BILL VIRGIN, P-I REPORTER
Wednesday, February 8, 2006
It’s not that Tim Hunter didn’t have anything else to do when his long-running gig at KLSY-FM (92.5) with Bruce Murdock and Alice Porter ended in 2003. He wrote comedy bits for Radio-Online, a prep service used by hosts around the country, as well as jokes that were picked up by Jay Leno’s late-night TV show. He joined Mountlake Terrace ad agency Destination Marketing. He wrote two screenplays and co-wrote a third, as well as a column for a community newspaper.
But Hunter, whose radio career began in Yakima in 1977 (even earlier if you count college radio and interning) still had, as he describes it, “the itch to just get back on the air and play again for a few hours each week.”
Which is what he’s doing. Hunter is the host on country station KKWF-FM (100.7) from 7 a.m. to noon Sundays. That’s a considerably less high-profile spot than the morning-drive “Murdock, Hunter & Alice” show that ran from 1989 to 2003, which is just fine by him. Doing one show a week (and it is live, he adds) keeps his radio chops in shape and allows him to “just keep a presence in the market” without having to deal with the 2 a.m. wakeup calls that come with a five-day-a-week morning radio show. (Bruce Murdock is now with a Portland station; Alice Porter died in 2004).
The new slot came about indirectly; Hunter wrote Seahawks songs for “The Wolf’s” new morning show (they’re archived on his Web site, www.wackyweek.com). Aside from getting back in radio shape, Hunter also is learning about modern country music. He says the gap between that format and KLSY’s adult-contemporary playlist isn’t as great as may first appear, since AC features lots of remakes of country songs and crossover artists lsuch as Shania Twain. What appealed to him was the fun nature of the music and The Wolf’s approach of being “all about having a blast while you were on the air — kind of the way it was when I stumbled into this biz 30 years ago.”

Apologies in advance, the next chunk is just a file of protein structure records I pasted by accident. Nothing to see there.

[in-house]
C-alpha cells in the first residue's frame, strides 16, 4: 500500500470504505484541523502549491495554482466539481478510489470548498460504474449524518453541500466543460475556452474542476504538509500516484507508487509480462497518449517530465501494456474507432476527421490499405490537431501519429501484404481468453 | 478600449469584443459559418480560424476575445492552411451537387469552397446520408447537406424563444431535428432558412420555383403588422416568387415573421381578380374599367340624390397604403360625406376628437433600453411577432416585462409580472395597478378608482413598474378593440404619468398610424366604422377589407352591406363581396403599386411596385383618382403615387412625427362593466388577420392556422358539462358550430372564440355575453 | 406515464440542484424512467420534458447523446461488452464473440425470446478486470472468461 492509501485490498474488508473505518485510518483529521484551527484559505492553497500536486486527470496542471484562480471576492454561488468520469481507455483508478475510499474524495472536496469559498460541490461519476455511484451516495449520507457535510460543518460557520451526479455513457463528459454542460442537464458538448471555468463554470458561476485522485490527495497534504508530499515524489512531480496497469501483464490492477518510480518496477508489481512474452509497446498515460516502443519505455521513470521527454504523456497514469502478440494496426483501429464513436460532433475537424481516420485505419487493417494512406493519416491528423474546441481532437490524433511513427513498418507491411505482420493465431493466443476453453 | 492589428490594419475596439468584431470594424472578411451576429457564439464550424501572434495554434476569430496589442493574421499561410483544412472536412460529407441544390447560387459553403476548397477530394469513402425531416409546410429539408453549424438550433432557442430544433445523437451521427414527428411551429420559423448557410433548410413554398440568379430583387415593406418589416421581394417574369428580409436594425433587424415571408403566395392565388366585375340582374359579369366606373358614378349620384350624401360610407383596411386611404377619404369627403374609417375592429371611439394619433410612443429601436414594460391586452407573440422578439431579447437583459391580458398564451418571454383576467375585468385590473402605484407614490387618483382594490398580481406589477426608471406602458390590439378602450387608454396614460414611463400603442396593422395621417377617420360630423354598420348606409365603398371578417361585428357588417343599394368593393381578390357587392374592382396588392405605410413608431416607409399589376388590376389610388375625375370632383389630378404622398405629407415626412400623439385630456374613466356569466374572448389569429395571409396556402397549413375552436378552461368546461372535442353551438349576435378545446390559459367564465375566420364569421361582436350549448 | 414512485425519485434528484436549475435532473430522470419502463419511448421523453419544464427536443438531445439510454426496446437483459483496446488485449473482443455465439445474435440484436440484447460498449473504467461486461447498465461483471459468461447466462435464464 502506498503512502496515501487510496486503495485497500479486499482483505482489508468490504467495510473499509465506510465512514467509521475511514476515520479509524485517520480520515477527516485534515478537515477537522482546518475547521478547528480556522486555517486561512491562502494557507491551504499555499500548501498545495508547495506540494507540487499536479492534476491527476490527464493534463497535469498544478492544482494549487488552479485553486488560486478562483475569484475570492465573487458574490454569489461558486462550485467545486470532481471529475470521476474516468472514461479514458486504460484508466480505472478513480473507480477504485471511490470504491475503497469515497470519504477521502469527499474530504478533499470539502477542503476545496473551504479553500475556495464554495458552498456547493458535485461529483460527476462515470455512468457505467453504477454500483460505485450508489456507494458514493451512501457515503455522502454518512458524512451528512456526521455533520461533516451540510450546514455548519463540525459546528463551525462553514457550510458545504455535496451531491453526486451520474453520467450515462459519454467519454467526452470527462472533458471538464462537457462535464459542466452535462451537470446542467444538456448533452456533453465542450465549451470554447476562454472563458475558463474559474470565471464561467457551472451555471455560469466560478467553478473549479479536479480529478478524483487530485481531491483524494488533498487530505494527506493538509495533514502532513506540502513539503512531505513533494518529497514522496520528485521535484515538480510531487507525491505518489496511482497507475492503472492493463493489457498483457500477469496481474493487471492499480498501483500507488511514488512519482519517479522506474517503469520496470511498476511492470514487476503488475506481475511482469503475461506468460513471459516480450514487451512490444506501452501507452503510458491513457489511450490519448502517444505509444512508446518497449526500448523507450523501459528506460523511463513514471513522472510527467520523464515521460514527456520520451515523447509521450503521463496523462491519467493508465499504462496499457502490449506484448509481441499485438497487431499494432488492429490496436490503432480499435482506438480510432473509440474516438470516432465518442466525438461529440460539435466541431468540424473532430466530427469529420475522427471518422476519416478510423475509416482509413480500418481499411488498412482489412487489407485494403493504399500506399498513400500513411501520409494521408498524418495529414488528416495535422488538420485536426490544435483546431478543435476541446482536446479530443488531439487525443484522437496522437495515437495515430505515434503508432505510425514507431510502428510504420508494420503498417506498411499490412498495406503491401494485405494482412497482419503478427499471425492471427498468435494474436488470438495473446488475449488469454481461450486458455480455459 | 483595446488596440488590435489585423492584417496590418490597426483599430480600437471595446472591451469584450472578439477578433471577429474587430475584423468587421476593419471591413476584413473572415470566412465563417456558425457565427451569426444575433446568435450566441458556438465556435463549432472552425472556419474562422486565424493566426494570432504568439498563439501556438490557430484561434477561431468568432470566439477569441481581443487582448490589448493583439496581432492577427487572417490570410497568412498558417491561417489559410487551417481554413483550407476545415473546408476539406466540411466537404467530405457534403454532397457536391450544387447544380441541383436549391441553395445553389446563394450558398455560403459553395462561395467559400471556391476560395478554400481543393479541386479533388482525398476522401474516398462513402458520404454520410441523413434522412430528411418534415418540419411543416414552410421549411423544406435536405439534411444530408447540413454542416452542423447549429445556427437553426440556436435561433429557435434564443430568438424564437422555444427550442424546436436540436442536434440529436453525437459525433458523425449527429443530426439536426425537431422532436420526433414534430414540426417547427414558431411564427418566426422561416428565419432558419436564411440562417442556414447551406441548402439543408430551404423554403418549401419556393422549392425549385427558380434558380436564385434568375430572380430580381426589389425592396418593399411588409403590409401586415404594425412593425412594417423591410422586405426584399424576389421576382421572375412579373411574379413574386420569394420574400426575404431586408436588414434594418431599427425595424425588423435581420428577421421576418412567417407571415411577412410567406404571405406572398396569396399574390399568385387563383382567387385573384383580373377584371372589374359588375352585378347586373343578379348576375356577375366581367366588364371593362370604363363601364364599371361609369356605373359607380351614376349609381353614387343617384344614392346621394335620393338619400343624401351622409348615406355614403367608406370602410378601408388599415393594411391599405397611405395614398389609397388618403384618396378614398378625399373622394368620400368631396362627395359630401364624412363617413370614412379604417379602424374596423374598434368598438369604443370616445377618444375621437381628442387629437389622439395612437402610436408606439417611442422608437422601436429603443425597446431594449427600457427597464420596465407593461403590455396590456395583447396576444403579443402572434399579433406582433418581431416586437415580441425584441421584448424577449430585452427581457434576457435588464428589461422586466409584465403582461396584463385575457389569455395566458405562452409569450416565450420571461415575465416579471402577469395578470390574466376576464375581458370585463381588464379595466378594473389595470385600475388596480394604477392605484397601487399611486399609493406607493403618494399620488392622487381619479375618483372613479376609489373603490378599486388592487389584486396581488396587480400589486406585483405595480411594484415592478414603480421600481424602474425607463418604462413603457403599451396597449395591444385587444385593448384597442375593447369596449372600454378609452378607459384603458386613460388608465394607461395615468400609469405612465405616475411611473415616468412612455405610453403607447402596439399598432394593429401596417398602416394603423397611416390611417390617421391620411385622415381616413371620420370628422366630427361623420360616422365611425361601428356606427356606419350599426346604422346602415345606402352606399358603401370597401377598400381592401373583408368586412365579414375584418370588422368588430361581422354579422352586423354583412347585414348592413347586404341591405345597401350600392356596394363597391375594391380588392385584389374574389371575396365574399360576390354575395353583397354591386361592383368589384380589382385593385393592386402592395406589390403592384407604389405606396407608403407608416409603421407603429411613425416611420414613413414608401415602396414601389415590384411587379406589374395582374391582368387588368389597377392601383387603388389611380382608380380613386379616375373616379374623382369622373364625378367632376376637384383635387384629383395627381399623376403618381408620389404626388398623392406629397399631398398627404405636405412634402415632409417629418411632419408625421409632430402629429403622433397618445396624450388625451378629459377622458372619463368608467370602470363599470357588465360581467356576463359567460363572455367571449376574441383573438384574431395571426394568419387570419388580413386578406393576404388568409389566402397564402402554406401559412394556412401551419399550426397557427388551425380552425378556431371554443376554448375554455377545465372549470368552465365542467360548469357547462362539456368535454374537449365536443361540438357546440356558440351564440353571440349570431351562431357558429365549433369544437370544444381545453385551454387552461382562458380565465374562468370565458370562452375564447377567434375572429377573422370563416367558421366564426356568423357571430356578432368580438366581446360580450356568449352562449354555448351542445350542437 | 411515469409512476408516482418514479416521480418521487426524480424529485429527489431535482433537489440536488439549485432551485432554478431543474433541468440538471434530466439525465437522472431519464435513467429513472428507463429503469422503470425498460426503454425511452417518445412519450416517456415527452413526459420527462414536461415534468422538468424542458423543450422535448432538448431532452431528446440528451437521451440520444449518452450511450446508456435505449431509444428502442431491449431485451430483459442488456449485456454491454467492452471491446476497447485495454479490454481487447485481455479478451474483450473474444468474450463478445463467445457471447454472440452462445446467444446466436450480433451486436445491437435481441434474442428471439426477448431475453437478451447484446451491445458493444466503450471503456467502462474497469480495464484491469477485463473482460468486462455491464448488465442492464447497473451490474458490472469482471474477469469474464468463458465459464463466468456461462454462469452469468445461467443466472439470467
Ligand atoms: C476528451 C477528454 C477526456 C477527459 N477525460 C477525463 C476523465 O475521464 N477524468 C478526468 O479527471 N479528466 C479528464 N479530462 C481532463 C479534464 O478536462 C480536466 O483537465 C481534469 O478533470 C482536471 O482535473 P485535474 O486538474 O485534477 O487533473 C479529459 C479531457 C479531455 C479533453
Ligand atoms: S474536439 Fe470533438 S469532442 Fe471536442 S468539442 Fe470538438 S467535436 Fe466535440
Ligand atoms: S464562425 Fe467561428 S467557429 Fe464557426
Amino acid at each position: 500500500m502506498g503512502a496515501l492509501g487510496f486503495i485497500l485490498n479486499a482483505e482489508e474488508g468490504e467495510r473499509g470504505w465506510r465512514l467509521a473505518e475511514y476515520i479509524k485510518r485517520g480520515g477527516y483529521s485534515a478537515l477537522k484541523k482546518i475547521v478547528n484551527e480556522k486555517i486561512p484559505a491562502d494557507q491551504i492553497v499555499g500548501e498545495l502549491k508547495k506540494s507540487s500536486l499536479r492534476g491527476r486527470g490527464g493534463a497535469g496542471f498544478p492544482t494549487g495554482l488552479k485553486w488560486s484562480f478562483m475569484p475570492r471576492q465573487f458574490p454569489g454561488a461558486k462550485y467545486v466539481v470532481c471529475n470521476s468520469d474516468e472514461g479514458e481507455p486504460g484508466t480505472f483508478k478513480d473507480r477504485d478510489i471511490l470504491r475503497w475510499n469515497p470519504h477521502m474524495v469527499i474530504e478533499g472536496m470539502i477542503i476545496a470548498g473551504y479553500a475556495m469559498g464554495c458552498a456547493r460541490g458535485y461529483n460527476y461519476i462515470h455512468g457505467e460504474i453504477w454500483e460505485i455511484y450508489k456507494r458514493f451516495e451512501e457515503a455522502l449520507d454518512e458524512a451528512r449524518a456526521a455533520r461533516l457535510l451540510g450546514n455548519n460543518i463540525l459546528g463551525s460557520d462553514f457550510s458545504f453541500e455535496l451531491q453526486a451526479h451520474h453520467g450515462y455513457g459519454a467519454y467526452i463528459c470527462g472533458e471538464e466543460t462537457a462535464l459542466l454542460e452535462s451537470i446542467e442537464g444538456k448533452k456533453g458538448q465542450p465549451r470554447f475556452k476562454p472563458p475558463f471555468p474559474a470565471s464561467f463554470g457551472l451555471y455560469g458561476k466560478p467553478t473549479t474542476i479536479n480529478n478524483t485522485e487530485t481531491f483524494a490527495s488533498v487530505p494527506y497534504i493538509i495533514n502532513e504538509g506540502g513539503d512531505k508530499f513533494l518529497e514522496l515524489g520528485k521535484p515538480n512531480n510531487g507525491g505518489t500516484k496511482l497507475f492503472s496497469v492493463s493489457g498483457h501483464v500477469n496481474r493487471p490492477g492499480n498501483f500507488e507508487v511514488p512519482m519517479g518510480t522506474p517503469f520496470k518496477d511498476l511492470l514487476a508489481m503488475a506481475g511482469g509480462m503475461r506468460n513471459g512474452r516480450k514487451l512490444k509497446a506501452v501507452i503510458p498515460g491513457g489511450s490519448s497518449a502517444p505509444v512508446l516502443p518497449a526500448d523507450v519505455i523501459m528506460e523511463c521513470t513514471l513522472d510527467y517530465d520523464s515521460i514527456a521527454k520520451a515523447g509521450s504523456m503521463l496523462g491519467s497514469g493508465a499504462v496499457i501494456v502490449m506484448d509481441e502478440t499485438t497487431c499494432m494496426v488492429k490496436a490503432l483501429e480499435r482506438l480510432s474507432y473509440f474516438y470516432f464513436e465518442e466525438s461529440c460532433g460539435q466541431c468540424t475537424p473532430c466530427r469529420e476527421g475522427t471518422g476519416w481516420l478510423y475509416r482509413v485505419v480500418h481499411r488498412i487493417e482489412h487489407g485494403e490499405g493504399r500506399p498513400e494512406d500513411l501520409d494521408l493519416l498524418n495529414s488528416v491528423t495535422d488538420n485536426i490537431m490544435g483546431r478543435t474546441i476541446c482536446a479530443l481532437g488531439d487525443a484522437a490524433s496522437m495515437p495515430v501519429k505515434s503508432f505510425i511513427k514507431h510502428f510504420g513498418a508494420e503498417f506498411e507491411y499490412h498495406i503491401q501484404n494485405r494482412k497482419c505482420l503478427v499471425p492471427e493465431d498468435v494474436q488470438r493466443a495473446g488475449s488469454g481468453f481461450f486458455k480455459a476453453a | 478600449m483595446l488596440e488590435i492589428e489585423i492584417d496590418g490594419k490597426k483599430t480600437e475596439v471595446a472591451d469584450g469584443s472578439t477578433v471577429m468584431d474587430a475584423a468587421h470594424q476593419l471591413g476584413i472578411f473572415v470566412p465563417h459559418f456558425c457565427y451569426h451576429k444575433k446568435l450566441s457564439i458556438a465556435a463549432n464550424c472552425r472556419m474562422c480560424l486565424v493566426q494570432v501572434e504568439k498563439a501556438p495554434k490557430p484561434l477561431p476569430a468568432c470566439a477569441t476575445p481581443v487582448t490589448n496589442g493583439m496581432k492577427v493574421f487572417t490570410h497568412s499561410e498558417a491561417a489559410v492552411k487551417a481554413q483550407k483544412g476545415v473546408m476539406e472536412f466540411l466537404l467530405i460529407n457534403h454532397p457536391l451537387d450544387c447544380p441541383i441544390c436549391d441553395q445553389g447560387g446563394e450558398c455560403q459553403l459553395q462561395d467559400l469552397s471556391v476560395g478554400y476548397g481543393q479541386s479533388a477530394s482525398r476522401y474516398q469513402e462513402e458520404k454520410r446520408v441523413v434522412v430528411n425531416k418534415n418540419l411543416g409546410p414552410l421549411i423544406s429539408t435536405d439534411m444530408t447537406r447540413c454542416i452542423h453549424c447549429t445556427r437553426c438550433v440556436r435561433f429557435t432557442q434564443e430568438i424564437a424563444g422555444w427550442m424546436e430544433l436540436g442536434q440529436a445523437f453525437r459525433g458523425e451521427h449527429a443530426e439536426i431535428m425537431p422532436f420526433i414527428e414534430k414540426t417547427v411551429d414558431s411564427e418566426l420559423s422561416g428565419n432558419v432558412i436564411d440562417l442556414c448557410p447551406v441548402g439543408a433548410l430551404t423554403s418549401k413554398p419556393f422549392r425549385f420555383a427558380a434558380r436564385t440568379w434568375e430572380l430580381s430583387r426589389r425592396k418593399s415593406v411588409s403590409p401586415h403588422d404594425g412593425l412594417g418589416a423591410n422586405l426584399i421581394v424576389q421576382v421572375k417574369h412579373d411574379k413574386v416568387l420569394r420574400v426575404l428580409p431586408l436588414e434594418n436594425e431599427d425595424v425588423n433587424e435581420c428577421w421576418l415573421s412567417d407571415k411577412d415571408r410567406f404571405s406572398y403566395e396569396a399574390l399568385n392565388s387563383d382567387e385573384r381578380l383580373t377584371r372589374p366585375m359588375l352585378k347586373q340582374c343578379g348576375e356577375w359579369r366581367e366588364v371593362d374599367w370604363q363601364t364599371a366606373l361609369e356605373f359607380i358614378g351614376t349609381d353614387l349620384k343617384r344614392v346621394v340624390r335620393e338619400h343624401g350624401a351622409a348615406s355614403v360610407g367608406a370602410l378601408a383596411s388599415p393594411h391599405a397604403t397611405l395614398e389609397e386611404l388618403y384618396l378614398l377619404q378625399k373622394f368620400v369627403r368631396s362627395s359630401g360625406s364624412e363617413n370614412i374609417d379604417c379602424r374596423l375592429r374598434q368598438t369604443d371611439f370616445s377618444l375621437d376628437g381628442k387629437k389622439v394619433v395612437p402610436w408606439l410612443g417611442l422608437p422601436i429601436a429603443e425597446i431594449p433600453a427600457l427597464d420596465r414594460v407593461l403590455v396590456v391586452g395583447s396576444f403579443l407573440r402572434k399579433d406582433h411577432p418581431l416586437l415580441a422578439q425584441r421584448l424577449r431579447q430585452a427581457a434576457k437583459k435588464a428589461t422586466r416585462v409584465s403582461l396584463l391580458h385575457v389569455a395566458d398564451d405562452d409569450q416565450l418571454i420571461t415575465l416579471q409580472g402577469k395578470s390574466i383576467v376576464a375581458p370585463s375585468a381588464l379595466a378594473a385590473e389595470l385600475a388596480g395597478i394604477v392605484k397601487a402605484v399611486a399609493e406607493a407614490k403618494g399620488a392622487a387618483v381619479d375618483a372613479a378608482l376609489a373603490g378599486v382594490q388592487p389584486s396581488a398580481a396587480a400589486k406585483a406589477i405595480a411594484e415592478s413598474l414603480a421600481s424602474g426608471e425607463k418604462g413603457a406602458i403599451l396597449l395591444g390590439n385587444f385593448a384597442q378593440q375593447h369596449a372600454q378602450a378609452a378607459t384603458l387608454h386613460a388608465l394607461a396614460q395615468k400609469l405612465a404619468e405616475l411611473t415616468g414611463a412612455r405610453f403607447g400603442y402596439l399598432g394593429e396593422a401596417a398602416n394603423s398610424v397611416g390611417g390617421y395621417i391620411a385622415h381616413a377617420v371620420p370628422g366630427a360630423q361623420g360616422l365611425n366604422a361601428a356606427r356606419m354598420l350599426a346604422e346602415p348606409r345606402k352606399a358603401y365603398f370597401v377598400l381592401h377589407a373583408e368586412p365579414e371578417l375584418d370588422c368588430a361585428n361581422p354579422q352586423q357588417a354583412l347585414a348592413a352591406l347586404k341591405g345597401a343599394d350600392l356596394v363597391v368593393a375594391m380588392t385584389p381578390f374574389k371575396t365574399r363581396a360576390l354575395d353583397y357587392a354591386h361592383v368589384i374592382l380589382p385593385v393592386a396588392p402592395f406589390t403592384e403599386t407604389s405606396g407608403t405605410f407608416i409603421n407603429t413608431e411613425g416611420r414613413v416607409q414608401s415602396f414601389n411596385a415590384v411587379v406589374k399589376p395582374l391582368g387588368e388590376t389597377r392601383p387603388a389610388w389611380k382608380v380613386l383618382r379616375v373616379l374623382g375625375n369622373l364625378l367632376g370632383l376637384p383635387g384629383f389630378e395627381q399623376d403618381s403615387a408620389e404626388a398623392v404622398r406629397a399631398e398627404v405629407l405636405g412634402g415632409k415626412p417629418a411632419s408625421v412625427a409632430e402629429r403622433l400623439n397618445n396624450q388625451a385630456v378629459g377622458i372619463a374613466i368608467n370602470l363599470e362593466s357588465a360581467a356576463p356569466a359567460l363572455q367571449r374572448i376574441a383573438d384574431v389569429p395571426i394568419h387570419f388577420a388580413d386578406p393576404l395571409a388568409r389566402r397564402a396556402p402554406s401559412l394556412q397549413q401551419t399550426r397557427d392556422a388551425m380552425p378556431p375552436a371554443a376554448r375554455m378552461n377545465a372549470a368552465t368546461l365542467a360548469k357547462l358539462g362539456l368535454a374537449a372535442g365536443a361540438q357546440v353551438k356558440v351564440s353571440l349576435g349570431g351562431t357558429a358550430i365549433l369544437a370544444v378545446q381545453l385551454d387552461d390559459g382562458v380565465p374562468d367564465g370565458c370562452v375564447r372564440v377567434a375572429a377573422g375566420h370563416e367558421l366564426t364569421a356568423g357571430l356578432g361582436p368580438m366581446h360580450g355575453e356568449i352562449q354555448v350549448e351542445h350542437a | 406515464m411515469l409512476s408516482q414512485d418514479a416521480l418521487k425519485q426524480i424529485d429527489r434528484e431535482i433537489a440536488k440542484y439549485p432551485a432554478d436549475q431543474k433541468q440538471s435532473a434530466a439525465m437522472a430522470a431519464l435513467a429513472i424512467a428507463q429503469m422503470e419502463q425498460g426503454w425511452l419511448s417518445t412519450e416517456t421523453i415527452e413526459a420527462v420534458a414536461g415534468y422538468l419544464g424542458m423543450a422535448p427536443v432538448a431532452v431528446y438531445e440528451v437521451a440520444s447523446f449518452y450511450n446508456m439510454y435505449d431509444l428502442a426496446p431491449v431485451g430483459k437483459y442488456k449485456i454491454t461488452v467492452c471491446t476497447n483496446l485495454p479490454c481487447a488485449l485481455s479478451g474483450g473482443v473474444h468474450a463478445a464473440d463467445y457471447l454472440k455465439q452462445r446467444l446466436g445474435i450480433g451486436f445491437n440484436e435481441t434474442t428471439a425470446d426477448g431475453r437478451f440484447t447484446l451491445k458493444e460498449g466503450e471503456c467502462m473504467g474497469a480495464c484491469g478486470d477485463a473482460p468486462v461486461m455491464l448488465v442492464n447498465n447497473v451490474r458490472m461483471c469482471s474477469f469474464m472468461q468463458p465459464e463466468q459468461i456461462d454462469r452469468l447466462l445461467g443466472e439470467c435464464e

In other radio notes:
KIRO-AM (710) plans a one-hour special at 6 p.m. today, “Saluting a Super Seahawks Season.” That will be followed by a two-hour “Seahawks Huddle” with Tony Ventrella, Paul Moyer, Sam Adkins, Dave Wyman, Brock Huard and others.
There was a major radio deal with tangential implications for Seattle announced this week. Walt Disney Co. said it is combining its ABC Radio network and 22 stations with Citadel Broadcasting Corp. What the deal does not include is ESPN Radio, whose programming is heard on such stations
as KJR-AM (950) and KRKO-AM (1380), or Radio Disney, which has a local outlet, KKDZ-AM (1250).
CBS Radio has added Internet streaming to several of its Seattle stations, including KBKS-FM (106.1, www.kiss1061.com), KMPS-FM (94.1, www.kmps.com), KJAQ-FM (96.5, www.965krock.com) and KZOK-FM (102.5, www.kzok.com).
KUOW-FM (94.9) presents a documentary on The Ave in the U District on “Radio Intersection” at 8 p.m. today.
Tami Kosch interviews comedian Paula Poundstone on “Community Matters Weekend Edition” at 8 a.m. Saturday on KPTK-AM (1090).
The Metropolitan Opera performs Verdi’s “La Traviata” at 10:30 a.m. Saturday on KING-FM (98.1).
“Audioasis” at 6 p.m. Saturday on KEXP-FM (90.3) presents a live broadcast from a benefit concert at Chop Suey to benefit New Orleans community station WWOZ.
Don Riggs’ guests on “Introspect Northwest” at 7 a.m. Sunday on KMPS-FM and 8 a.m. on KPTK-AM include Linda Carroll, mother of Courtney Love and author of “Her Mother’s Daughter.”
Jim Wilke’s “Jazz Northwest” at 1 p.m. Sunday on KPLU-FM (88.5) features a recent performance by the Christian McBride Band.
The Sunday edition of Jim French’s “Imagination Theatre,” heard at 9 p.m. Saturday and Sunday on KIXI-AM (880), presents the debut of a new present-day mystery series, “The Chronicles of Anthony Rathe,” created by British writer Matthew Booth.
Seattle Mayor Greg Nickels takes listener calls at on “Weekday” at 10 a.m. Monday on KUOW-FM.